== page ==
Feb 212020

Cover Classics takes a closer look at all-cover albums of the past, their genesis, and their legacy.

Strange Little Girls

Wham, Steely Dan, Bette Midler, Bill Withers, Rihanna, Led Zeppelin, Madonna, Eagles, the Stones – Tori Amos has covered ’em all, and anyone and everyone left in between. (OK, maybe except maybe boybands – it wouldn’t surprise me if she tackled, say, “Back For Good” at least somewhere live, but I couldn’t find it in the pages and pages and pages of YouTube Tori Covers links.) Not necessarily successfully every time, it’s true, but always challengingly and usually well worth the ride.

Despite this evident love for the songs of others, Amos has officially issued only the one covers project, such is her own prolific muse, with well over a dozen discs of her own. (There’s also Midwinter Graces, a festive album with several traditional songs, and Night of Hunters, reimagining several classical pieces of inspiration to her over her years, but they don’t really count as cover albums.) Strange Little Girls, which came out in 2001, had a specific intent. Rather than a outpouring of personal favorites, this was a procession of songs delineating a masculine view of the world. By men and about men. With Amos’s acknowledged feminist opinions and activism, this was a deliberate stance, with the aim of subverting them and offering a female perspective thereto.

The choice of songs and artists covers on Strange Little Girls is wide, but arguably reflects Amos’s point of residence at the time – Cornwall, in the United Kingdom, she having married UK sound engineer Mark Hawley in 1988. So there is a gamut of British artists covered, often from the punk and new wave of the couple of decades prior to the albums release: the Stranglers, the Boomtown Rats, and Joe Jackson, as well as one from Basildon synth-poppers Depeche Mode. From the wider sphere of international artists and the more frequently covered, we get the Beatles, Tom Waits, and Neil Young. And Eminem. The arrangements can vary wildly, from near-orthodox copycat mode to sonic outrage, the dominant forces within being Amos’s trademark “crean,” that middle ground of a croak and croon so beloved of current female singers, a middle ground Amos was a pioneer in exploring. Piano being her instrument of choice (a child prodigy at the Peabody Institute at age 5), here it is largely the electric instrument, switched to muffled mute, the echo-laden shimmer so redolent of Muscle Shoals, and, in particular, Spooner Oldham.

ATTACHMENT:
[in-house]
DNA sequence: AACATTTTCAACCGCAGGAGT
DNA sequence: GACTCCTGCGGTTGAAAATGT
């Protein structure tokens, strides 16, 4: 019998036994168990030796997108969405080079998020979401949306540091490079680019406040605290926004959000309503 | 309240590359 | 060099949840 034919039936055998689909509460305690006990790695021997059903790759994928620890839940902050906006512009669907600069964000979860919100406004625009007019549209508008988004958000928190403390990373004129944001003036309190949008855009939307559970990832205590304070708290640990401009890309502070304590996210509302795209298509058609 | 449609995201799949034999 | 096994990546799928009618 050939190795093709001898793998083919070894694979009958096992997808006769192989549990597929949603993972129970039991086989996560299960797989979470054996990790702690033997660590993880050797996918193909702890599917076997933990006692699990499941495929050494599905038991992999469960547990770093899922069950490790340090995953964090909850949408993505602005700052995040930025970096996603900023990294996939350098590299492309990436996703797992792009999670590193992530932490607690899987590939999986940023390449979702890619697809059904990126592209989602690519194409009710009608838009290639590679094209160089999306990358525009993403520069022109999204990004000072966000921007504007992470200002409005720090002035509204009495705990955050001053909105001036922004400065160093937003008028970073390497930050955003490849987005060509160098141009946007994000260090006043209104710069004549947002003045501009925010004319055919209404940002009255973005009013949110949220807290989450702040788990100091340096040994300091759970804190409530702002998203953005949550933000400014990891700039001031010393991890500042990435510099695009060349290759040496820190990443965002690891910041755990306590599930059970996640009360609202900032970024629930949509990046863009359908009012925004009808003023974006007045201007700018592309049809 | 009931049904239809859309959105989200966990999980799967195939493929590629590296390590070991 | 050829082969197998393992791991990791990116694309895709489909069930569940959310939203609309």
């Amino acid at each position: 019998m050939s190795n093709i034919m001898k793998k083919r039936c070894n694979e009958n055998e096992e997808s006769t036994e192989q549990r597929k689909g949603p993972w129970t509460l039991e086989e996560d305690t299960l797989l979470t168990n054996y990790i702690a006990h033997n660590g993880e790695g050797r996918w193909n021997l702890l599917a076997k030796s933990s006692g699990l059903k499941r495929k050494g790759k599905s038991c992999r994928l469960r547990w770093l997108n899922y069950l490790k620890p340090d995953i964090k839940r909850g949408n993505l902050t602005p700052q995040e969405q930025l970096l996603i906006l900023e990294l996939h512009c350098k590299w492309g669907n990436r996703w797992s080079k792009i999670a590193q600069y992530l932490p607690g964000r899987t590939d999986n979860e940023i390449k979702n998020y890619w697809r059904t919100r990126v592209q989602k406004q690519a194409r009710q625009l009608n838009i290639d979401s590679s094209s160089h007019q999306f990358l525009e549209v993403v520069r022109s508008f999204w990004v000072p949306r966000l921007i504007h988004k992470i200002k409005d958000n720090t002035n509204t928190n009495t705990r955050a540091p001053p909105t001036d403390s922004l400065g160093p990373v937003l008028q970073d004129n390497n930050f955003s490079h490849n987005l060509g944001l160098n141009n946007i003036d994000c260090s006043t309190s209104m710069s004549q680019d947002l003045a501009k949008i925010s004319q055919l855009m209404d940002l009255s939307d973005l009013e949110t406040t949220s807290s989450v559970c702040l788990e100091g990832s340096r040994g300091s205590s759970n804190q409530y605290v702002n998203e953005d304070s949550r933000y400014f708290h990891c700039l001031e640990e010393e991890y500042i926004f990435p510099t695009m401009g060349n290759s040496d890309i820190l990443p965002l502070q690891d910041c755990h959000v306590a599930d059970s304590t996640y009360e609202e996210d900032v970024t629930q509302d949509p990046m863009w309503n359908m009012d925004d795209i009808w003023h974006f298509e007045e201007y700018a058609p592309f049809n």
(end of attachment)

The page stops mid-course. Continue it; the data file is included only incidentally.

Which is how opener “New Age” starts, an initially hard-to-place Velvet Underground song about fan-boy adulation. The Loaded track, written by Lou Reed and helmed by Doug Yule, is all through the eyes of the fan, and Amos chooses not to see through those eyes. This is the 1969 Live with Lou Reed lyric, very much told from the stance of the “fat blonde actress,” and it reeks of fading glamour, with Adrian Belew’s trademark searing guitar shards slicing through the later verses. A chilling opener, which swiftly leads into the much-discussed “’97 Bonnie and Clyde,” one of Eminem’s horror stories, the dead-wife-in-trunk one, wholly outspooking the rapper’s own, reflecting the lyric rather through the child/daughter also present in the car whilst Daddy drives the three of them away. Oo-ee-oo. And it doesn’t shirk on the (originally sampled) appearance of “Just the Two of Us” either, making an otherwise rather slim song altogether more shady.